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Project Euler Problem 54

December 2, 2011

Solving Project Euler Problem 54 really made me to sweat. And, as usual, solution is as good as chosen data presentation is adequate. The latter would be easier to illustrate (zoom in):
P54 data presentation
Each playcard carries a value and a suit. We map each hand of 5 cards as 1s to the matrix Hand of 0s using Hand.[suit, value-1] as mapping function.
Sums of columns of Hand placed into array Suits represent occurences of each suit on hand. As hands are not ranked by suit in poker we only care if the hand is of a same suit, i.e. when Suits.[x] = 5 the hand contains a Flush (ordinary, Straight, or Royal).
Sums of rows of Hand placed into array Values represent occurences of each card value on hand. These can vary from Values.[x]=0 (no cards of value x+1 on hand) to Values.[x]=4 (Four of a Kind of value x+1 on hand). If our hand is initially represented by a sorted by card value array cards.[0]..cards.[4] then Straight would be recognized by cards.[4].Value – cards.[0].Value = 4 and Array.max Values = 1.
Finally, the heart of the solution is an effective ranking that would allow comparing hands in one shot. After long consideration I decided to describe ranks as numbers in positional notation with base 14. Rank Calculator on the left of illustration shows how different hand ranks are represented as parts of a number base 14; overall hand rank is calculated very efficiently by folding Rank Calculator array over subsequent powers of 14. That said, here is the code:

// Poker DOES NOT RANK suits (http://en.wikipedia.org/wiki/High_card_by_suit_(poker)A)
// Tie breaking rules: http://www.pokerhands.com/poker_hand_tie_rules.html 
open System
open System.IO

type Ranks = HighCard = 0 | Pair = 5 | ThreeOfAKind = 7 | Straight = 8
                | Flush = 9 | FourOfAKind = 14 | StraightFlush = 15

type Suit = Spades = 0 | Diamonds = 1 | Clubs  = 2| Hearts = 3

type PlayingCard =
    | Ace of int*Suit | King of int*Suit | Queen of int*Suit | Jack of int*Suit | ValueCard of int*Suit

    static member Parse (code: string) =
        let suit = function
            | 'H' -> Suit.Hearts
            | 'D' -> Suit.Diamonds
            | 'S' -> Suit.Spades
            | 'C' -> Suit.Clubs
            | _ as c -> failwith "Invalid suit code: %s" c
             
        let split = code.ToCharArray()
        if split.Length <> 2 then
            failwith ("Invalid card code: " + code)

        match split.[0] with
        | '2' | '3' | '4' | '5' | '6' | '7' | '8' | '9' as v -> ValueCard((int)v - (int)'1', suit(split.[1]))
        | 'T' -> ValueCard(9, suit(split.[1]))
        | 'J' -> Jack(10, suit(split.[1]))
        | 'Q' -> Queen(11, suit(split.[1]))
        | 'K' -> King(12, suit(split.[1]))
        | 'A' -> Ace(13, suit(split.[1]))
        | _ -> failwith ("Invalid card code: " + code)

    member __.Value =
        match __ with
        | ValueCard(x,y) | Queen(x,y) | Jack(x,y) | King(x,y) | Ace(x,y) -> x

    member __.Suit =
        match __ with
        | ValueCard(x,y) | Queen(x,y) | Jack(x,y) | King(x,y) | Ace(x,y) -> y

let rank hand =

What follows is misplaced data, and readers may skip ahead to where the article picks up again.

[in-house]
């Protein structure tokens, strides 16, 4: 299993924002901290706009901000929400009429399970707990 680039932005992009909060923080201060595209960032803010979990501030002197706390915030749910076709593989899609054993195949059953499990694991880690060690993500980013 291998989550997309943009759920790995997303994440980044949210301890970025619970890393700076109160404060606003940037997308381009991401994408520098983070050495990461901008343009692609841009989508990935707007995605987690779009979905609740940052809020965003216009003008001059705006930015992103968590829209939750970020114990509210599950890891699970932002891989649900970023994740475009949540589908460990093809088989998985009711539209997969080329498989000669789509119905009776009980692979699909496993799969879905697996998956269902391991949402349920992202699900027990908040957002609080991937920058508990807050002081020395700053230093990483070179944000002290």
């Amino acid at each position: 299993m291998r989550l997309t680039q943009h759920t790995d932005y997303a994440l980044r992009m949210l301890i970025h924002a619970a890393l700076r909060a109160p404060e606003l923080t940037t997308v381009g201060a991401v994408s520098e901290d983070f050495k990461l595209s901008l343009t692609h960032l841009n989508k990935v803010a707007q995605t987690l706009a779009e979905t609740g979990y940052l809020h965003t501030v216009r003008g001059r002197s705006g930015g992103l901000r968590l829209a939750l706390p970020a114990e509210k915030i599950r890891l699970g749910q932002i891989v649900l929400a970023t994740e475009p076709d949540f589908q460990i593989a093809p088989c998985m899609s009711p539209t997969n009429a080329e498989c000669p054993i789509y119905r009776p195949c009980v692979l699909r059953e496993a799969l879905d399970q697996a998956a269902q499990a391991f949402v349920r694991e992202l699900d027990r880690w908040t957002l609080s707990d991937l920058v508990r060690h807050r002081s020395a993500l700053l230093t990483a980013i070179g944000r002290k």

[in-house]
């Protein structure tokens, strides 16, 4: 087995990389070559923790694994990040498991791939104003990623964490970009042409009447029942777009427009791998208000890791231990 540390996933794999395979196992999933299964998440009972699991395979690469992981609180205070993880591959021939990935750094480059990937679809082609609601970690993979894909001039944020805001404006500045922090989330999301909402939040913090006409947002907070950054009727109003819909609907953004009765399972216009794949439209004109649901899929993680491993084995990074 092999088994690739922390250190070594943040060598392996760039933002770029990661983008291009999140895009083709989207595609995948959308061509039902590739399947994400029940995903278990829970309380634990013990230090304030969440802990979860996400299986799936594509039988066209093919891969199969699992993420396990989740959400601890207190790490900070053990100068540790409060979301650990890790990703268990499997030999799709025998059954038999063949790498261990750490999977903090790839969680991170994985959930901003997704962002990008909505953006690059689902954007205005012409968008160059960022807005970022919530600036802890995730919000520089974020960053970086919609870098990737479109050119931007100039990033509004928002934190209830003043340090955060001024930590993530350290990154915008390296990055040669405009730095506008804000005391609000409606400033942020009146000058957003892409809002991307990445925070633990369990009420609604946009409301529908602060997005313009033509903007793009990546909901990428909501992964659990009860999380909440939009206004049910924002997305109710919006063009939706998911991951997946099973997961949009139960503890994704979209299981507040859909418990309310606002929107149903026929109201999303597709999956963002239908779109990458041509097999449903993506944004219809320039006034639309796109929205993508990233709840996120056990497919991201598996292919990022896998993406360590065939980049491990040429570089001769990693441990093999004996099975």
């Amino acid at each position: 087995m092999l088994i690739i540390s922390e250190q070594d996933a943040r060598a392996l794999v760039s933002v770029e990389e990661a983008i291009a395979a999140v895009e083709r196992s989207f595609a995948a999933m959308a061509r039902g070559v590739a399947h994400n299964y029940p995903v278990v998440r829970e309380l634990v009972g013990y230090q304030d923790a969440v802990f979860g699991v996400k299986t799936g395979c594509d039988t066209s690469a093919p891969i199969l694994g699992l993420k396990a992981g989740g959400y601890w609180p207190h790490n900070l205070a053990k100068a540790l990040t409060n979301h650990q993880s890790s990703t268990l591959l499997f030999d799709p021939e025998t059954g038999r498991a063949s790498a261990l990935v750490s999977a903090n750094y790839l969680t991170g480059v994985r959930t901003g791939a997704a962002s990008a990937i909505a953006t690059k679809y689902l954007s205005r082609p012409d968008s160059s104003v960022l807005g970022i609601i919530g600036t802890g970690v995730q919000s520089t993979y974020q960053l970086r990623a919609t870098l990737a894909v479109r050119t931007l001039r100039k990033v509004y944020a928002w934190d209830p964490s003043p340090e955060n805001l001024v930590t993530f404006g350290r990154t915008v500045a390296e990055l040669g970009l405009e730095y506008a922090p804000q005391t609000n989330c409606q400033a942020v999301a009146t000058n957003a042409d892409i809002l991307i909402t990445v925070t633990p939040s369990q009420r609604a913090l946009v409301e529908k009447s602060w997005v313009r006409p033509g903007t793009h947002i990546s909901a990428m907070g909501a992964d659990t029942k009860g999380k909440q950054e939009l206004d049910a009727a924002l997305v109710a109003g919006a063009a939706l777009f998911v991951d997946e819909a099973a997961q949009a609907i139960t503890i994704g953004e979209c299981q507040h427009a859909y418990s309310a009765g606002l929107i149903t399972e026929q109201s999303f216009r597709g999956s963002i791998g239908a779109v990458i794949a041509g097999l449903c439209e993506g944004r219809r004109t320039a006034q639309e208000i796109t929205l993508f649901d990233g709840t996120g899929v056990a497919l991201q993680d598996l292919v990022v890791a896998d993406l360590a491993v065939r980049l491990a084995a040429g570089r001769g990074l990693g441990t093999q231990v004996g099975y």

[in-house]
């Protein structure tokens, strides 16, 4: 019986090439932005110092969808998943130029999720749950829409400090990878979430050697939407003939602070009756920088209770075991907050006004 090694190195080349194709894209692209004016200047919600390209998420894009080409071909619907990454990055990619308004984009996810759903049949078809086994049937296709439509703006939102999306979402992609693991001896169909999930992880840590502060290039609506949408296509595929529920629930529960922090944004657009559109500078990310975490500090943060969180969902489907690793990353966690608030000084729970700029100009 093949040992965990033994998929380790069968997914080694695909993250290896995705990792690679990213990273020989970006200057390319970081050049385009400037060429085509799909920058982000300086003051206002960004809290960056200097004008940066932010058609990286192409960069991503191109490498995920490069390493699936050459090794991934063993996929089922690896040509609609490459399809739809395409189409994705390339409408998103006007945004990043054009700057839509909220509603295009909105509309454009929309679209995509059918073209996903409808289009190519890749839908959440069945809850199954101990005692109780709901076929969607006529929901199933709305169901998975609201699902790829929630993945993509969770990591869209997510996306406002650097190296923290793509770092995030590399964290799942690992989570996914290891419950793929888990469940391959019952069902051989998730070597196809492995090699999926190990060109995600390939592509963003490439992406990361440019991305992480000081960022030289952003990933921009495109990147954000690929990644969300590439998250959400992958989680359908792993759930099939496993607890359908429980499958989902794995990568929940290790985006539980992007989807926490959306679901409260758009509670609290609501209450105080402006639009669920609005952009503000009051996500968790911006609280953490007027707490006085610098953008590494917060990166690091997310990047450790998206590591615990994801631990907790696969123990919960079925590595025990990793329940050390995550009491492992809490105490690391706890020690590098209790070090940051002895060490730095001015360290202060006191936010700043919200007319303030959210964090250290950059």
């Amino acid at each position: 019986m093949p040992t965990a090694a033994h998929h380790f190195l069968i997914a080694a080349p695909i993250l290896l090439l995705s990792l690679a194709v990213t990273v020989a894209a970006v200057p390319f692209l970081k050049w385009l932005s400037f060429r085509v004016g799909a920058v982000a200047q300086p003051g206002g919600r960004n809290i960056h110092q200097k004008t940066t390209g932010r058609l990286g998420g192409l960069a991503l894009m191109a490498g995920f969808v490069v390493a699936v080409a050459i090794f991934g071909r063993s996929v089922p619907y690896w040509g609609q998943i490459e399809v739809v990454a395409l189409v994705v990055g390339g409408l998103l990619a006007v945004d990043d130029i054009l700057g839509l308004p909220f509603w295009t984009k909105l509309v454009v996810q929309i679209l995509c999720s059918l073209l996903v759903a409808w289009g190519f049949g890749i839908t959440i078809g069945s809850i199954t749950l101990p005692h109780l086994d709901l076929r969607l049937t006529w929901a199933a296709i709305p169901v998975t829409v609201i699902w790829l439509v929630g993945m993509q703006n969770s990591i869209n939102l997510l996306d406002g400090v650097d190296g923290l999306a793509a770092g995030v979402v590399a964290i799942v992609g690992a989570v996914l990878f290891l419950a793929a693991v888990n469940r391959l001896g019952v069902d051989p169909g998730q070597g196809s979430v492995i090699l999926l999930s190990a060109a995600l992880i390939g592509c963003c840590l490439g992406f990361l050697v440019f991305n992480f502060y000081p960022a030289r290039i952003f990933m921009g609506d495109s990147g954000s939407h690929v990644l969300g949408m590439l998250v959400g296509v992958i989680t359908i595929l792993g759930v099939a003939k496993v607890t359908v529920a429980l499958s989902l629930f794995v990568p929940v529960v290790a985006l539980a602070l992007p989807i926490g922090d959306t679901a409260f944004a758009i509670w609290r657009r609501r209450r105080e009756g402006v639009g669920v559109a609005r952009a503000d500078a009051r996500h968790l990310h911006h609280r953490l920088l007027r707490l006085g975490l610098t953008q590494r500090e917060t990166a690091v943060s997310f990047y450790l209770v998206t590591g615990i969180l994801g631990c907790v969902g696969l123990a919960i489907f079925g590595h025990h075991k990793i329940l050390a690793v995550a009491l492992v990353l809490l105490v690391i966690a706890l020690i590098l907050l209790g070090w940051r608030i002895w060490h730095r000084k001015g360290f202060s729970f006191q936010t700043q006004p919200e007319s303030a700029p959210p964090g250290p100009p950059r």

let cards = hand |> Array.map PlayingCard.Parse |> Array.sortBy (fun x -> x.Value)
    let handMap: int [,] = Array2D.zeroCreate 4 13
    let suits, values, ranks = (Array.zeroCreate 4), (Array.zeroCreate 13), (Array.zeroCreate 16)

    for card in cards do handMap.[int card.Suit, card.Value - 1] <- 1

    for i in [0..3] do
        for j in [0..12] do
            suits.[i] <- suits.[i] + handMap.[i,j]
            values.[j] <- values.[j] + handMap.[i,j]
    
    if Array.max suits = 5 then // all are the same suit
        if cards.[4].Value - cards.[0].Value = 4 then // ... and consecutive value
            ranks.[int Ranks.StraightFlush] <- cards.[0].Value
        else
            for i in [0..4] do ranks.[int Ranks.Flush + i] <- cards.[i].Value
    elif Array.max values = 1 && cards.[4].Value - cards.[0].Value = 4 then
        ranks.[int Ranks.Straight] <- cards.[0].Value
    else
        let singleIdx = ref (int Ranks.HighCard)
        let pairIdx = ref (int Ranks.Pair)
        for i in [0..12] do
            match values.[i] with
            | 4 -> ranks.[int Ranks.FourOfAKind] <- i + 1
            | 3 -> ranks.[int Ranks.ThreeOfAKind] <- i + 1
            | 2 -> ranks.[!pairIdx] <- i + 1; incr pairIdx
            | 1 -> ranks.[!singleIdx] <- i + 1; incr singleIdx
            | _ -> ()
    
    ranks |> Array.fold (fun (sum, power) x -> (sum + (bigint x)*power, power*14I)) (0I, 1I) |> fst

let readHands (path: string)  =
    seq {
        use reader = new StreamReader(path)
        let (hand1: string[]), (hand2: string[]) = (Array.zeroCreate 5), (Array.zeroCreate 5)
        while not reader.EndOfStream do
            let hands = reader.ReadLine().Split(' ')
            Array.blit hands 0 hand1 0 5; Array.blit hands 5 hand2 0 5
            yield if rank hand1 > rank hand2 then 1 else 0
    }
    
readHands @".\Problem054.data" |> Seq.sum

Once and again I enjoyed the multiparadigm nature of F# allowing to freely mix and match functional, object-oriented, and imperative programming styles. And just another case when a F# solution of a Project Euler problem is right at the first run!.
Although I fully recognize that the solution above it mostly imperative and would definitely revisit this problem to come up with truly functional solution, which I’m positive is possible.

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